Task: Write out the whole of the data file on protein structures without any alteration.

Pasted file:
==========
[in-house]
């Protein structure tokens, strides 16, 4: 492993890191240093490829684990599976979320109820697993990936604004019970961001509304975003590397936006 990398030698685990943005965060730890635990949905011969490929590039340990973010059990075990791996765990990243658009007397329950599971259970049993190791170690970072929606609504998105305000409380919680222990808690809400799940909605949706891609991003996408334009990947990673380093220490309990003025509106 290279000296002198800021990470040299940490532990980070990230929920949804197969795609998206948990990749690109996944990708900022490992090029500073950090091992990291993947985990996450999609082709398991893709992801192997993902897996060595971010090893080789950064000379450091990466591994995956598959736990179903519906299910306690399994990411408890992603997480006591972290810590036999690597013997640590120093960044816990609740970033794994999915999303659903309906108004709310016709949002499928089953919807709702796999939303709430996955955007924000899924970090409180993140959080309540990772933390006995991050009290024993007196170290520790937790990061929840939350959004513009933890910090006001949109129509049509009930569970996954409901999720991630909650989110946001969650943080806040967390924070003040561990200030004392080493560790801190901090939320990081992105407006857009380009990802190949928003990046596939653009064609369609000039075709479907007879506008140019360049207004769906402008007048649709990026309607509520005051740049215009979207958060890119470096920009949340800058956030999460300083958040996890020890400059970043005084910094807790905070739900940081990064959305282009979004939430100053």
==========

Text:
[in-house]
């Protein structure tokens, strides 16, 4: 492993890191240093490829684990599976979320109820697993990936604004019970961001509304975003590397936006 990398030698685990943005965060730890635990949905011969490929590039340990973010059990075990791996765990990243658009007397329950599971259970049993190791170690970072929606609504998105305000409380919680222990808690809400799940909605949706891609991003996408334009990947990673380093220490309990003025509106 290279000296002198800021990470040299940490532990980070990230929920949804197969795609998206948990990749690109996944990708900022490992090029500073950090091992990291993947985990996450999609082709398991893709992801192997993902897996060595971010090893080789950064000379450091990466591994995956598959736990179903519906299910306690399994990411408890992603997480006591972290810590036999690597013997640590120093960044816990609740970033794994999915999303659903309906108004709310016709949002499928089953919807709702796999939303709430996955955007924000899924970090409180993140959080309540990772933390006995991050009290024993007196170290520790937790990061929840939350959004513009933890910090006001949109129509049509009930569970996954409901999720991630909650989110946001969650943080806040967390924070003040561990200030004392080493560790801190901090939320990081992105407006857009380009990802190949928003990046596939653009064609369609000039075709479907007879506008140019360049207004769906402008007048649709990026309607509520005051740049215009979207958060890119470096920009949340800058956030999460300083958040996890020890400059970043005084910094807790905070739900940081990064959305282009979004939430100053």